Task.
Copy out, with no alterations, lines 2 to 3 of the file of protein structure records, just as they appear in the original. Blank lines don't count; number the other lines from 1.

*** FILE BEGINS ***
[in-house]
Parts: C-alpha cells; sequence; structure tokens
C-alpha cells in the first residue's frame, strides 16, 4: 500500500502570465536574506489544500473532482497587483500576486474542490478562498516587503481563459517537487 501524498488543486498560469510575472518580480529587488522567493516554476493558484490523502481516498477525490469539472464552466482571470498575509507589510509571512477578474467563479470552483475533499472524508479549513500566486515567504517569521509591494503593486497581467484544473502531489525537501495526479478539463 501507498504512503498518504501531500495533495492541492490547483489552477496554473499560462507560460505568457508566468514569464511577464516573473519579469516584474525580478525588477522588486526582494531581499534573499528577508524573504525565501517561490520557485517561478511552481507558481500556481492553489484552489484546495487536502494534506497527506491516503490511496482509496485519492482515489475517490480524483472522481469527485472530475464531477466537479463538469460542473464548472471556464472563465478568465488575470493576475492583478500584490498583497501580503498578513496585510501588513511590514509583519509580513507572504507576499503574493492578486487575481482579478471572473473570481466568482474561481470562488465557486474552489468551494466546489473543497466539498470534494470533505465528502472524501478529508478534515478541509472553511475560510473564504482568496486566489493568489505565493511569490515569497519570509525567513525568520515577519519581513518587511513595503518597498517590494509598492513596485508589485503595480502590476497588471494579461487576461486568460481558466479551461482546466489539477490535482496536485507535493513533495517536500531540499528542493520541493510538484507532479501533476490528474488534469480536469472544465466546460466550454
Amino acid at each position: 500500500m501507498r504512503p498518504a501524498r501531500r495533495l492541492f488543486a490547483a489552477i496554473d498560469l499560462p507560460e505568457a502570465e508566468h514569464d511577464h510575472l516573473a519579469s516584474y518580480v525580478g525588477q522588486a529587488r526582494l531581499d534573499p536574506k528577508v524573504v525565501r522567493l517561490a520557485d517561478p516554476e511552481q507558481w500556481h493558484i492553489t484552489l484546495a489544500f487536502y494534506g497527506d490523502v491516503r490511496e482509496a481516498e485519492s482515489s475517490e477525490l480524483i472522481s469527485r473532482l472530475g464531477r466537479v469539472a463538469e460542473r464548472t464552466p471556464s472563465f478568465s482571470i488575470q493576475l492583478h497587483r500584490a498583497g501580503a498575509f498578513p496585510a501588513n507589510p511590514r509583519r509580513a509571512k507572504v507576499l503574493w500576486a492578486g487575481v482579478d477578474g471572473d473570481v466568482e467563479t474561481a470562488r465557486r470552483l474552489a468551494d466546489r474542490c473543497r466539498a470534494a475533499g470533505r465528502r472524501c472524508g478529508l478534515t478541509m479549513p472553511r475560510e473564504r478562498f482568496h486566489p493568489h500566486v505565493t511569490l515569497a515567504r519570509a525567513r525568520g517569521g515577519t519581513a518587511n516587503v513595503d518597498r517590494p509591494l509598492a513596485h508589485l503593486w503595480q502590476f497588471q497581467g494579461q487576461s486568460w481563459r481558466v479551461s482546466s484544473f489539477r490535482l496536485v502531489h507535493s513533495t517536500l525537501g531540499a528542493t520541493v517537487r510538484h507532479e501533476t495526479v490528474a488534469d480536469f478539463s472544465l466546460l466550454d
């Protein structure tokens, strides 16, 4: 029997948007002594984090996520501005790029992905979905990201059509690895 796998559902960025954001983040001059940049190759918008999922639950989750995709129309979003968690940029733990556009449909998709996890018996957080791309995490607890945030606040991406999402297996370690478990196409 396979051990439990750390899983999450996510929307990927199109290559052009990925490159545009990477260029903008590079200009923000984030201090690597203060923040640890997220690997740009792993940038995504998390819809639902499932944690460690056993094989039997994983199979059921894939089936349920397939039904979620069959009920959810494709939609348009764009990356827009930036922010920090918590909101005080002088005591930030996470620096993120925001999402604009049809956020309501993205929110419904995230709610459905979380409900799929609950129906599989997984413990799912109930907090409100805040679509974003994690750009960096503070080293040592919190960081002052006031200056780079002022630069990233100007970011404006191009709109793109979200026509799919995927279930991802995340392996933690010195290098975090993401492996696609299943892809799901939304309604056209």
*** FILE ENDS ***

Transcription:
Parts: C-alpha cells; sequence; structure tokens
C-alpha cells in the first residue's frame, strides 16, 4: 500500500502570465536574506489544500473532482497587483500576486474542490478562498516587503481563459517537487 501524498488543486498560469510575472518580480529587488522567493516554476493558484490523502481516498477525490469539472464552466482571470498575509507589510509571512477578474467563479470552483475533499472524508479549513500566486515567504517569521509591494503593486497581467484544473502531489525537501495526479478539463 501507498504512503498518504501531500495533495492541492490547483489552477496554473499560462507560460505568457508566468514569464511577464516573473519579469516584474525580478525588477522588486526582494531581499534573499528577508524573504525565501517561490520557485517561478511552481507558481500556481492553489484552489484546495487536502494534506497527506491516503490511496482509496485519492482515489475517490480524483472522481469527485472530475464531477466537479463538469460542473464548472471556464472563465478568465488575470493576475492583478500584490498583497501580503498578513496585510501588513511590514509583519509580513507572504507576499503574493492578486487575481482579478471572473473570481466568482474561481470562488465557486474552489468551494466546489473543497466539498470534494470533505465528502472524501478529508478534515478541509472553511475560510473564504482568496486566489493568489505565493511569490515569497519570509525567513525568520515577519519581513518587511513595503518597498517590494509598492513596485508589485503595480502590476497588471494579461487576461486568460481558466479551461482546466489539477490535482496536485507535493513533495517536500531540499528542493520541493510538484507532479501533476490528474488534469480536469472544465466546460466550454